ERMANNO WOLF-FERRARI 1876-1948
Born in Venice to a German father and an Italian mother, this duality had a strong influence on Wolf-Ferrari’s life. He showed great talent from an early age and his father, a painter, trained him in the arts of painting and drawing. He began piano lessons at the age of six, but after four years outgrew his teacher. His father took him to Munich in 1892 to attend the Holosy School of Painting, but soon realised that his son’s true vocation was music. In the autumn of the same year, he passed the entrance examination for Josef Rheinberger’s counterpoint class and had his first composition, a Serenade for string orchestra, performed at the Odeon in Munich. From 1982 to 1895, he studied at the Academy of Music and after graduating returned to Venice, where he composed his first opera, Irene, which remains incomplete and unperformed to this day.
At 21, he found a position as a chorus director in Milan and started work on La Cenerentola (Cinderella), which took him three years to complete. It was first performed in Venice in 1900, but was received unfavourably. He returned to Munich to compose and the German première of Cenerentola in Bremen in 1902 was, however, a great success. This contrast between the reception his works received in Germany and Italy was a source of considerable agitation to him and led him to spend most of the rest of his life in Germany, although homesickness brought him home toVenice from time to time. He became the director of the Conservatorium in Venice in 1902, a post he held until 1909, but left for Munich in that year and settled there.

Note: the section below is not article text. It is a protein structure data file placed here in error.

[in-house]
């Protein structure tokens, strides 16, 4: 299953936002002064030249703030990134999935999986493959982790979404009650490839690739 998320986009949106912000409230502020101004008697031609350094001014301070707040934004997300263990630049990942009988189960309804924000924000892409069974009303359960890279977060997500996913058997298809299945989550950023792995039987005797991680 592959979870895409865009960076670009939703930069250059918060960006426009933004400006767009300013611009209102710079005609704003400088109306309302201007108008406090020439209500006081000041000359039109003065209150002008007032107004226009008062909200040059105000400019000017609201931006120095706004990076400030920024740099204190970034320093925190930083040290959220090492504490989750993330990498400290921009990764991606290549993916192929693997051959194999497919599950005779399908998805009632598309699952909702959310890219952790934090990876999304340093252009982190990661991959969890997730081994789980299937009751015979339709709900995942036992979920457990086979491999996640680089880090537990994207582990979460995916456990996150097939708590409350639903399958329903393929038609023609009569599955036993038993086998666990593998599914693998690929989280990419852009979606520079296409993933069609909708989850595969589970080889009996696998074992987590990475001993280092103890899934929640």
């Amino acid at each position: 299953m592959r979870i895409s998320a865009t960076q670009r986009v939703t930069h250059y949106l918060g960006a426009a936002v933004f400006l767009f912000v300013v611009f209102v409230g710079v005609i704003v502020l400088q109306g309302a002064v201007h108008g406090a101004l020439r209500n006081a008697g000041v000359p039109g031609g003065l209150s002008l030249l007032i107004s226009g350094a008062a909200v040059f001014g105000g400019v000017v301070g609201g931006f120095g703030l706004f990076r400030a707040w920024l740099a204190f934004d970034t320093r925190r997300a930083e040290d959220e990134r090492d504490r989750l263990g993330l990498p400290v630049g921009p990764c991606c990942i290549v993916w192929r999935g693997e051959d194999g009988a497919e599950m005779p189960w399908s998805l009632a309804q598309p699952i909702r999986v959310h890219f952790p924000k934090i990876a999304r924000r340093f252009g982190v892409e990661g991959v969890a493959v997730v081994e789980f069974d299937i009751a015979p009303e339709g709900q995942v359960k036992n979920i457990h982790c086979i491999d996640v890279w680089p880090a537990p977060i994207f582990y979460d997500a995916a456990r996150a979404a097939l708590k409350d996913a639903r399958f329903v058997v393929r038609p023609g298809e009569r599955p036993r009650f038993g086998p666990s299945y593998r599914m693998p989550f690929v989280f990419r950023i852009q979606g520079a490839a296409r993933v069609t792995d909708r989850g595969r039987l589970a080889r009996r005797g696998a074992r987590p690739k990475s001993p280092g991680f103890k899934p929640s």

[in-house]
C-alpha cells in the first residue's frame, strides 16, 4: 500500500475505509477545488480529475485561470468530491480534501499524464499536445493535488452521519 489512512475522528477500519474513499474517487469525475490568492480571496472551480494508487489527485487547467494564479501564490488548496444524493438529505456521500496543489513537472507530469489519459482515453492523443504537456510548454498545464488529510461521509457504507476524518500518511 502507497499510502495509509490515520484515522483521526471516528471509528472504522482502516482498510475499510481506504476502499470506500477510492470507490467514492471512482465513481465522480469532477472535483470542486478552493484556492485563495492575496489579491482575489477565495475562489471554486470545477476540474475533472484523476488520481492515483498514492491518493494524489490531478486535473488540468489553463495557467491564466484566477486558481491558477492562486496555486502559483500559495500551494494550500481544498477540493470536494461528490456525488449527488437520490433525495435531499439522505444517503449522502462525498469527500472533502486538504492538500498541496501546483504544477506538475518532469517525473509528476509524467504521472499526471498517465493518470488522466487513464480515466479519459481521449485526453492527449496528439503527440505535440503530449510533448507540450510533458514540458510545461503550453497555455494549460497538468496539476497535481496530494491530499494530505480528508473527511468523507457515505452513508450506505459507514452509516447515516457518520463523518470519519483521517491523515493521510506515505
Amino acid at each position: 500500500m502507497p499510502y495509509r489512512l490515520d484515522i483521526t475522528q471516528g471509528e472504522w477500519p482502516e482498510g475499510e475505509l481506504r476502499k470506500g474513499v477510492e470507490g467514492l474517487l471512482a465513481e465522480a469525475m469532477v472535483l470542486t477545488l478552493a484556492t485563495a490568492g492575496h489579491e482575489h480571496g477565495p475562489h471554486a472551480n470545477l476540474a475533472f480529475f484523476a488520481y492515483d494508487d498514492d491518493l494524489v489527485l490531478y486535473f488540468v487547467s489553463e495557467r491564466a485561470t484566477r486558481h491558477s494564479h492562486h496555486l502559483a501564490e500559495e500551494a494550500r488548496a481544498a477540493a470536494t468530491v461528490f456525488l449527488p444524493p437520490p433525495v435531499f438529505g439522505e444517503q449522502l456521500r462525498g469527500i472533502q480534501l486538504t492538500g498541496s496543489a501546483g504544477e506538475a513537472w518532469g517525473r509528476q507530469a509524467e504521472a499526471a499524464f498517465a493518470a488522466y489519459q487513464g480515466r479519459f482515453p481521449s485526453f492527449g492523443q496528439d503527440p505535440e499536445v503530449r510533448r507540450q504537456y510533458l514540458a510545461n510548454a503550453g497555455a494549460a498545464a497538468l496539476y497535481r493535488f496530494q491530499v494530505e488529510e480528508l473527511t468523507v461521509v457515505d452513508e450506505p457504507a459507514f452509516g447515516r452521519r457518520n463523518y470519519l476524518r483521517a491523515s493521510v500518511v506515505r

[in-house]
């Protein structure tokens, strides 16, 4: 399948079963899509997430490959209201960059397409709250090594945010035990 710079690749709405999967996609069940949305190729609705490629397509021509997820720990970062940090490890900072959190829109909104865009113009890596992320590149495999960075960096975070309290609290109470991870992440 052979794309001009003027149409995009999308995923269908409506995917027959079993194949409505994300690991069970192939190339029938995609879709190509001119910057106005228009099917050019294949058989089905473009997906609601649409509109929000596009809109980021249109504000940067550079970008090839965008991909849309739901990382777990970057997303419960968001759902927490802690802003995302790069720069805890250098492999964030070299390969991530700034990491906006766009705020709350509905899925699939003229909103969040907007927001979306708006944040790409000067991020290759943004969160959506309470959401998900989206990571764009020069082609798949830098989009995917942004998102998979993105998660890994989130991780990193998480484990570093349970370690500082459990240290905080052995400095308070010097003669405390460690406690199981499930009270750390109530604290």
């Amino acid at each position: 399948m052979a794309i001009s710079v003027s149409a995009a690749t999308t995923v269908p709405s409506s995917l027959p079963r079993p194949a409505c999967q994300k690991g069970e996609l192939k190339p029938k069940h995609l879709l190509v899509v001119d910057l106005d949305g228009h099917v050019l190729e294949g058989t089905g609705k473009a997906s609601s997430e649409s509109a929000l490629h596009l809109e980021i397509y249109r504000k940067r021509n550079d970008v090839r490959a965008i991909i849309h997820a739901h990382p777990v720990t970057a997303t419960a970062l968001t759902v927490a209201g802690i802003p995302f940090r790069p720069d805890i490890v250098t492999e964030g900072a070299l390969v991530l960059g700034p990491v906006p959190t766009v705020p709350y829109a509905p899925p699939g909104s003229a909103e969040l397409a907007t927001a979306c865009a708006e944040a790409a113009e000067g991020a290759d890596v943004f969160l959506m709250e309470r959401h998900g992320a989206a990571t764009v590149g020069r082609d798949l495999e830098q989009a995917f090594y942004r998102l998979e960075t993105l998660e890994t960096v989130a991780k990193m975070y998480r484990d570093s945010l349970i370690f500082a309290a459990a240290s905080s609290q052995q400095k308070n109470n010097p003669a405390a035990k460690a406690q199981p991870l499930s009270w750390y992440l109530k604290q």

He achieved his greatest successes with sparkling stage comedies like The Inquisitive Women, The School for Fathers and the one-act Susanna’s Secret, the latter of which is still staged regularly today. Wolf-Ferrari’s own personal favourite among his operas, Das Himmelskleid (The Garment of the Sky) has recently been recorded for the first time at the Theater Hagen’s excellent revival by Marco Polo.
In 1947, back in Venice, he began to write his last symphonic work, The Churches of Venice, but he died before completing it, shortly after his 72nd birthday.
The works published by the Casa Musicale Sonzogno belong to Wolf-Ferrari’s years of maturity: they consist of the operas Sly (1927) and La vedova scaltra (1931), and the orchestral works Violin Concerto in D and Symphonia Brevis.
After its promising debut at La Scala with Aureliano Pertile, Sly was subsequently limited to the repertoire of German theatres, but it has recently been brought to international notice by José Carreras (Washington, Barcelona, Zurich, Turin, Tokyo) and Placido Domingo (Metropolitan Opera House, New York, and Teatro dell'Opera, Rome).
With regard to La vedova scaltra, among the most significant interpreters of the role of Rosaura should be remembered Florica Cristoforeanu and Magda Olivero.